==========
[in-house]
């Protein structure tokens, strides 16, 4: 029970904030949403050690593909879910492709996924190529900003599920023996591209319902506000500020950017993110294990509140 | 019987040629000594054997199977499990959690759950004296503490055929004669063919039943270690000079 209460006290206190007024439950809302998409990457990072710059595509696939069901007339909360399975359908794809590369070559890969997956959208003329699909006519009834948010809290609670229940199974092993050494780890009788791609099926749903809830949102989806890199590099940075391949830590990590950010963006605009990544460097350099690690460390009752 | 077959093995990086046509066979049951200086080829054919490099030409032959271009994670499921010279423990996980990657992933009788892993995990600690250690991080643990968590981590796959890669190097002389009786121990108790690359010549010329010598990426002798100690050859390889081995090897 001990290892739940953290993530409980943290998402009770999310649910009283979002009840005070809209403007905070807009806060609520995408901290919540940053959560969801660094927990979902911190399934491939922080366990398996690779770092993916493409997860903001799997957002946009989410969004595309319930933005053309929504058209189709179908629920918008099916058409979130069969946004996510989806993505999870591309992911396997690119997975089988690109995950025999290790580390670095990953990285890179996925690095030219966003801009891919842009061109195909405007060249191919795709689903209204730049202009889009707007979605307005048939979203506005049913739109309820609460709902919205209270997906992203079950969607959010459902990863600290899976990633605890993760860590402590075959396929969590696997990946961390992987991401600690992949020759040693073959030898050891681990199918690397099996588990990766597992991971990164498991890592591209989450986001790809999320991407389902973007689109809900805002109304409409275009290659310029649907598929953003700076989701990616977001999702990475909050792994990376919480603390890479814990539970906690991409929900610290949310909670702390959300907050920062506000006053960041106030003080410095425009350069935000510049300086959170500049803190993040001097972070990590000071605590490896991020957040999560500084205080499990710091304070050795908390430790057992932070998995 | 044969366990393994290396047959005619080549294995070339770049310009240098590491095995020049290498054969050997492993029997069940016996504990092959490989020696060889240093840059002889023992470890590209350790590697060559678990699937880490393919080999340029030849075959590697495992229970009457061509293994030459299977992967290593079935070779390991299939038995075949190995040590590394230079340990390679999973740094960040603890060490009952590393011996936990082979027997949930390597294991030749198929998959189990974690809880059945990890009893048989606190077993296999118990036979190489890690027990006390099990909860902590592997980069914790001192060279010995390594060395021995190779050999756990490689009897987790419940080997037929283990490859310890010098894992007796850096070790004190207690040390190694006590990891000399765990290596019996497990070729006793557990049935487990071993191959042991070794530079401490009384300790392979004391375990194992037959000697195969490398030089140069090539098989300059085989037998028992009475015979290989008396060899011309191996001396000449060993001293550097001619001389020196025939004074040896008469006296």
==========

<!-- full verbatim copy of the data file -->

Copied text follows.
[in-house]
């Protein structure tokens, strides 16, 4: 029970904030949403050690593909879910492709996924190529900003599920023996591209319902506000500020950017993110294990509140 | 019987040629000594054997199977499990959690759950004296503490055929004669063919039943270690000079 209460006290206190007024439950809302998409990457990072710059595509696939069901007339909360399975359908794809590369070559890969997956959208003329699909006519009834948010809290609670229940199974092993050494780890009788791609099926749903809830949102989806890199590099940075391949830590990590950010963006605009990544460097350099690690460390009752 | 077959093995990086046509066979049951200086080829054919490099030409032959271009994670499921010279423990996980990657992933009788892993995990600690250690991080643990968590981590796959890669190097002389009786121990108790690359010549010329010598990426002798100690050859390889081995090897 001990290892739940953290993530409980943290998402009770999310649910009283979002009840005070809209403007905070807009806060609520995408901290919540940053959560969801660094927990979902911190399934491939922080366990398996690779770092993916493409997860903001799997957002946009989410969004595309319930933005053309929504058209189709179908629920918008099916058409979130069969946004996510989806993505999870591309992911396997690119997975089988690109995950025999290790580390670095990953990285890179996925690095030219966003801009891919842009061109195909405007060249191919795709689903209204730049202009889009707007979605307005048939979203506005049913739109309820609460709902919205209270997906992203079950969607959010459902990863600290899976990633605890993760860590402590075959396929969590696997990946961390992987991401600690992949020759040693073959030898050891681990199918690397099996588990990766597992991971990164498991890592591209989450986001790809999320991407389902973007689109809900805002109304409409275009290659310029649907598929953003700076989701990616977001999702990475909050792994990376919480603390890479814990539970906690991409929900610290949310909670702390959300907050920062506000006053960041106030003080410095425009350069935000510049300086959170500049803190993040001097972070990590000071605590490896991020957040999560500084205080499990710091304070050795908390430790057992932070998995 | 044969366990393994290396047959005619080549294995070339770049310009240098590491095995020049290498054969050997492993029997069940016996504990092959490989020696060889240093840059002889023992470890590209350790590697060559678990699937880490393919080999340029030849075959590697495992229970009457061509293994030459299977992967290593079935070779390991299939038995075949190995040590590394230079340990390679999973740094960040603890060490009952590393011996936990082979027997949930390597294991030749198929998959189990974690809880059945990890009893048989606190077993296999118990036979190489890690027990006390099990909860902590592997980069914790001192060279010995390594060395021995190779050999756990490689009897987790419940080997037929283990490859310890010098894992007796850096070790004190207690040390190694006590990891000399765990290596019996497990070729006793557990049935487990071993191959042991070794530079401490009384300790392979004391375990194992037959000697195969490398030089140069090539098989300059085989037998028992009475015979290989008396060899011309191996001396000449060993001293550097001619001389020196025939004074040896008469006296």